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Life in Motion

Work Out Like an Olympic Figure Skater

Olympics, Sports & Exercise

Many of us are looking forward to watching the Olympic figure skaters as they effortlessly glide, spin and stick incredible landings. What does it take to train like a figure skater?  NEBH athletic trainers in the Sports Performance Center put together four essential exercises that you can do at home.

Exercise 1: Lower Body Strength

Strength is essential for figure skaters to perform their routines. Jumps and spins take significant strength and power, along with the simple acceleration and deceleration needed while they’re on the ice.

Lunges

  • Begin standing upright with your hands resting on your hips and your feet shoulder width apart.
  • Keeping your trunk upright, step forward and lower your body toward the ground into a lunge position, then carefully return to the starting position. Repeat with the other leg.
  • Make sure to keep your trunk steady. Do not let your front knee collapse inward or move forward past your toes as you lunge.
  • Do 10 repetitions on each leg for 1-3 sets.

Exercise 2: Core Strength

Your core is made up of your pelvis, lower back, hips and abdomen. Many aspects of athleticism including strength, power, speed, agility, coordination, and balance all come from the core of the body. Strengthening your core can help with everything from sweeping the floor to perfecting your skating skills.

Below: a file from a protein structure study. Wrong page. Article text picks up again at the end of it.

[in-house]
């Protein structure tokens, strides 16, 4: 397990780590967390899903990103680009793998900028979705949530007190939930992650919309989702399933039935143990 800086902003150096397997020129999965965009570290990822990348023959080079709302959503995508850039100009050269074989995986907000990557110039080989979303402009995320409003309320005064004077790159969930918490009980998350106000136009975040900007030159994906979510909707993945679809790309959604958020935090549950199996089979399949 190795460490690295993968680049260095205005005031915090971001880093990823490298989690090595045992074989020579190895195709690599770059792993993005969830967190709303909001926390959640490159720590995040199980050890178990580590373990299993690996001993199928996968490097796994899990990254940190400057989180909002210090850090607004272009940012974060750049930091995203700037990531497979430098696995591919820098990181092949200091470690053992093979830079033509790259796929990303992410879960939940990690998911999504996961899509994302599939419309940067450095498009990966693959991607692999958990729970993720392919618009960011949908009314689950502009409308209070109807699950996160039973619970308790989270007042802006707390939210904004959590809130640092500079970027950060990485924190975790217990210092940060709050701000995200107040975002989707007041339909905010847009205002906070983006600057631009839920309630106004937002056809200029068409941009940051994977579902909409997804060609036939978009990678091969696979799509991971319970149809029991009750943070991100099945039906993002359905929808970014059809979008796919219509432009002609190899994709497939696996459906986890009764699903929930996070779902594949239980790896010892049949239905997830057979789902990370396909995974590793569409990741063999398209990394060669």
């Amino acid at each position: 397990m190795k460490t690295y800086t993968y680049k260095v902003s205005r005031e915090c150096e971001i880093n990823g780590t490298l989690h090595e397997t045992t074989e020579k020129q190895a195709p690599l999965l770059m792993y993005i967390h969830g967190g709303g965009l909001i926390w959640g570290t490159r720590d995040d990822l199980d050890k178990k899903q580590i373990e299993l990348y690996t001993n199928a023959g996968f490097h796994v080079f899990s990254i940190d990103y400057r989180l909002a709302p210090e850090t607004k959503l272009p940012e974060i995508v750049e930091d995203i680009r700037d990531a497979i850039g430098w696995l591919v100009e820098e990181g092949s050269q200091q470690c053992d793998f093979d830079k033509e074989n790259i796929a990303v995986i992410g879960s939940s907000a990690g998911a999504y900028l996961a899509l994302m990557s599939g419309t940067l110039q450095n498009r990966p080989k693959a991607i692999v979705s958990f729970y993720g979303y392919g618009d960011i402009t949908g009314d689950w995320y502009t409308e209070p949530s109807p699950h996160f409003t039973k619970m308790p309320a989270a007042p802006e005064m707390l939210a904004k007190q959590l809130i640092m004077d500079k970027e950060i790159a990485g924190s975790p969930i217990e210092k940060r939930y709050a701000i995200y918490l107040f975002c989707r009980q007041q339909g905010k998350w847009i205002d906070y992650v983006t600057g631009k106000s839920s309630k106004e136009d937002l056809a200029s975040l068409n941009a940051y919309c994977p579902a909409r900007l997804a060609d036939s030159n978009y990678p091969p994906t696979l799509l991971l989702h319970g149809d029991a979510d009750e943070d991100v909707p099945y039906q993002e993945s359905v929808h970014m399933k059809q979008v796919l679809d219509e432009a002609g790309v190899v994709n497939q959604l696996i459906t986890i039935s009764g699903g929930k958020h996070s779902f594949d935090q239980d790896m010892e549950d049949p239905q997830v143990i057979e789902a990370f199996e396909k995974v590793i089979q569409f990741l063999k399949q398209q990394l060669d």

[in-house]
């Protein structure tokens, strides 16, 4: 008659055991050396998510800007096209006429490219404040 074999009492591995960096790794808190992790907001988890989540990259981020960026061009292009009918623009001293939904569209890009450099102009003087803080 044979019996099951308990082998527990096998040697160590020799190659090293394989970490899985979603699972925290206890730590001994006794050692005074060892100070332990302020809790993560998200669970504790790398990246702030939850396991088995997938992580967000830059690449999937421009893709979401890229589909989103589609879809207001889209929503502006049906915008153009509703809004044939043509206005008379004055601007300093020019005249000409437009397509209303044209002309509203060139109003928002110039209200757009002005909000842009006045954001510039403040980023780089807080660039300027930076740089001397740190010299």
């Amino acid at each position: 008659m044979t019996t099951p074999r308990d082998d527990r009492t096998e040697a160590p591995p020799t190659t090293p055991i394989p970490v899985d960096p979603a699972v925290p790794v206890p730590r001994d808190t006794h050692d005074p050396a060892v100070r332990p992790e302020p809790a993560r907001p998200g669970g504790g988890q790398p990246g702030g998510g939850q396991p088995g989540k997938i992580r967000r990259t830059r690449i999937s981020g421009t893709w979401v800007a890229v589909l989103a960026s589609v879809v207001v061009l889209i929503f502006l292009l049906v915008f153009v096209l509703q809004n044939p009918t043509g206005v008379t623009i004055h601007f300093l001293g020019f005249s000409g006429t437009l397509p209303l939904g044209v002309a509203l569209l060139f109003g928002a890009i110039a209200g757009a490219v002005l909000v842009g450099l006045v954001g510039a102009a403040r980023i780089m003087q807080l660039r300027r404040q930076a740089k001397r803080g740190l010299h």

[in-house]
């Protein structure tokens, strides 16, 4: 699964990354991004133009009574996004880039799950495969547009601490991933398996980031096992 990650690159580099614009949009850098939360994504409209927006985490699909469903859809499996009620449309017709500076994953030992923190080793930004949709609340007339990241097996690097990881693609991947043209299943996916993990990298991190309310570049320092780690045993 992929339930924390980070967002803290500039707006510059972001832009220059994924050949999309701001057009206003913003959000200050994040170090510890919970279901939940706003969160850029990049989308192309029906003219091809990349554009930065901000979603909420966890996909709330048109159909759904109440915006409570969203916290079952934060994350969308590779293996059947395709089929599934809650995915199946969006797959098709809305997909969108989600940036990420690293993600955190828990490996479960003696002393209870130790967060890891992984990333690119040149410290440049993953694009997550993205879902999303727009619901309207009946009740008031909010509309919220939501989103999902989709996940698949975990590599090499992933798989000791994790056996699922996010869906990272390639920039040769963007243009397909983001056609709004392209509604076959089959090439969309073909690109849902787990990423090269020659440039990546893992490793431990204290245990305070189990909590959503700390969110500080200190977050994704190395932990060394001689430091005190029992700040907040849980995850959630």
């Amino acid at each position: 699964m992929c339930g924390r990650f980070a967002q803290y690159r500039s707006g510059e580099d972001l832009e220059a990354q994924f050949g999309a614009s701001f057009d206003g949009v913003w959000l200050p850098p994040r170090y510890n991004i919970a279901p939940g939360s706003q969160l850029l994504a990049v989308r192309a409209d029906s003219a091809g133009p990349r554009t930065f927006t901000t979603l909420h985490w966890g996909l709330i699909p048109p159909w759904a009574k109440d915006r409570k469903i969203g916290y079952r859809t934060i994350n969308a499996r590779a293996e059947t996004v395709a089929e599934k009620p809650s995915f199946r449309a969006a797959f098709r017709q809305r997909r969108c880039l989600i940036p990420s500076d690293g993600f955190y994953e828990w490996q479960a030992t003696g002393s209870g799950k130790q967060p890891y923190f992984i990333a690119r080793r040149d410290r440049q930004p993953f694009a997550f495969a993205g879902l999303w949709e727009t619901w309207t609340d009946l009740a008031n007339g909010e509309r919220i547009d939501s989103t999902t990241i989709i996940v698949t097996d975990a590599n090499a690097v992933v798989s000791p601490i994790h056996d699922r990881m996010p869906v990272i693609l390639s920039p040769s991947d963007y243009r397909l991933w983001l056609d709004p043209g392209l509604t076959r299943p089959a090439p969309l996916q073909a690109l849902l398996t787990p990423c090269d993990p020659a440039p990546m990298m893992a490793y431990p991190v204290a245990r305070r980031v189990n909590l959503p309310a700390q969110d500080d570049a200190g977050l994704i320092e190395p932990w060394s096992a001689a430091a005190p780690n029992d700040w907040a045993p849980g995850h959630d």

Planks

  • Lie on your stomach with your forearms on the floor and your elbows directly below your shoulders.
  • Push yourself up onto your elbows or hands.
  • Tighten your abdominal muscles and lift your hips off the floor while you squeeze your gluteal muscles. Simultaneously lift your knees off the floor.
  • Your ankles, hips and shoulders should all be line so if you were to put a straight board across your back it would sit flat along your body.
  • Keep your body straight and hold for 10-60 seconds. If you cannot hold this position, bring your knees back to the floor and hold with just your hips lifted.
  • Slowly return to the start position and rest 15 seconds. Repeat 5-10 times.

Exercise 3: Agility

Ice skaters are constantly improving their agility in order to move quickly and change direction with ease, all while looking graceful. Agility exercises can also help with balance, coordination and strength.

Grapevine

  • Begin by standing with your feet together and arms at your sides.
  • Step sideways with your left foot, and then cross in front with your right.
  • Step sideways with the left foot and cross behind with your right foot. Continue this action.
  • Repeat this activity, moving to the other side.
  • Perform two sets of 10 in each direction

Exercise 4: Balance

Not only is figuring skating performed on ice, a great deal of figure skating is performed on one foot, so the ability to balance is crucial. Balance is also important in everyday life as it can help prevent falls, which are the leading cause of injury to seniors in the United States.

Balance Walk

  • Raise arms to sides, shoulder height.
  • Choose a spot ahead of you and focus on it to keep you steady as you walk.
  • Walk in a straight line with one foot in front of the other.
  • As you walk, lift your back leg. Pause for 1 second before stepping forward.
  • Repeat for 20 steps, alternating legs.

If you have any health concerns, consult your doctor before beginning a new exercise routine.

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